MBT: Have you ever had someone tell you that your advice didn’t work for them?
RS: Of course! All the time. I think that’s to be expected when you have a larger audience. There’s nearly 500,000 monthly readers that are reading my material. Here’s the truth, I’m very honest with people. If you’re, for example, you are a Midwestern mother of four, chances are there’s probably [a finance expert] out there who’s better for you. I’m totally candid about that. In fact, I would be happy to recommend someone that would be a better fit for you.
There are people who say, “Ramit, I tried to use your material on earning more money, and it didn’t work.” There’s a couple of reasons why, and there’s a couple of ways I respond to them. Sometimes, it’s just really hard, this stuff is not easy. So if you’re talking about finding a dream job, it’s not like you’re just submitting five resumes and you wait. That’s not how you find a dream job. This is hard stuff, and it doesn’t work for everybody.
The second thing is, sometimes people are not ready to make that change. There are people who come to the site, they want to click a button, make $5,000 more a month. That’s not going to happen, and I tell those people to go away. Unsubscribe from my list. I don’t want to waste your time, and you shouldn’t waste mine. Sometimes they’re not ready to take the action.
Sometimes it just doesn’t resonate with them. I’ve had people who’ve tried to apply my material internationally. Many have been successful, sometimes they’re not.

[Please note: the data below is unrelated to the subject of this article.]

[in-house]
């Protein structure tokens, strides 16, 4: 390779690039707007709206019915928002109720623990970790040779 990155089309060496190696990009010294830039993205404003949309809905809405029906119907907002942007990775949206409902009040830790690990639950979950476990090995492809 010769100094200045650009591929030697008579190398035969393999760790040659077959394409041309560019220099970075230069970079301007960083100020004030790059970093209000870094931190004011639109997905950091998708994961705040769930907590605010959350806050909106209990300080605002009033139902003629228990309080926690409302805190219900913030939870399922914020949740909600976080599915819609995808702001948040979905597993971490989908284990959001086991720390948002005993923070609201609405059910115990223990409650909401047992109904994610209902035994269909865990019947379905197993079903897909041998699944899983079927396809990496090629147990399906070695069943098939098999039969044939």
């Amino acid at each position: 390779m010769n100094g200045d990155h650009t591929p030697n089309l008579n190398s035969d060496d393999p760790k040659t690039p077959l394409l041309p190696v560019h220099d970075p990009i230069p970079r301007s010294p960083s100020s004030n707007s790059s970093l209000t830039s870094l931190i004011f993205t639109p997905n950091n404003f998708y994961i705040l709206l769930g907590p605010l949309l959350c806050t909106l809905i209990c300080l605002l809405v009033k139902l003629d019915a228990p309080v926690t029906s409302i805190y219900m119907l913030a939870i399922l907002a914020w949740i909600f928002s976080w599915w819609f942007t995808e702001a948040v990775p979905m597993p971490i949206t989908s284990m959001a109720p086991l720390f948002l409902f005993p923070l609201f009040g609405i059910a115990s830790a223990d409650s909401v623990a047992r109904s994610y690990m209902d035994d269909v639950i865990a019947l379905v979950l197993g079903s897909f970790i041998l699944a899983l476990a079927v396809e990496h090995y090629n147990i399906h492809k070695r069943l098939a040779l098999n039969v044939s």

So my answer to people who find that my advice doesn’t work is, “I totally understand. Here’s a couple of people who it’s worked for who are similar to you.” Frankly, it’s unrealistic to expect that 100% of anyone’s material will work for you. Even the people that I study, that I love… you have to read between the lines. One hundred percent of their stuff is never going to be applicable to you, you have to pick and choose what works for your life.
MBT: You mention a couple of banks and bank accounts that you personally have. Have your views (or bank accounts) changed since the book has come out?
RS: I’ll tell you what has changed and what I believe has stayed the same. Ninety-eight percent of my book have remained the same, I would not change a word of it. In terms of the banks and bank accounts, I still stand by most of those accounts. I still use my own Schwab Investor Checking Account. I still use ING, although that’s now changed to Capital One 360, and the jury is still out on how they’ll change that account, but so far so good.
I have changed my credit card to a Starwood American Express, which I think is the best travel rewards card out there, which I mention on my site as well.
Most of the banks I wrote about in my book, I chose those banks because I plan to stick with them for years and years. Decades. As long as they keep valuing me as a customer, I value them as a vendor, as a business.
I was never of the mind of, “Let me jump from one account to another to make another extra 0.25%.” That’s just not how I want to live my life, I’d rather focus on the big wins.
MBT: A lot of things have changed in the banking industry, and you’ve been pretty critical of them. Have those opinions changed?
RS: You mean, like, have I started to like banks more? (laughs)
MBT: No, do you maybe hate them even more?
RS: (laughs) I’m critical of them because I want the best for my readers, and I don’t want them to take advantage of people, that’s why I have negotiation scripts in the book. That’s why I try to teach people to beat the banks, choose the bank that doesn’t try to scam people with fees. The fact of the matter is, once you pick a great bank or a great account, that’s done. Check the box, move on. Nobody wants to obsess about the banks that they use.
So are there a lot of banks that continue to engage in predatory practices towards consumers? Of course there are. Do I worry about them ever? I got my bank that works for me, and thousands of my readers have the same banks, so let’s move on. Let’s work on the bigger things like living a rich life, travel, finding a dream job, etc. If you spend too much time obsessing about your accounts, you probably made the wrong choice in the first place.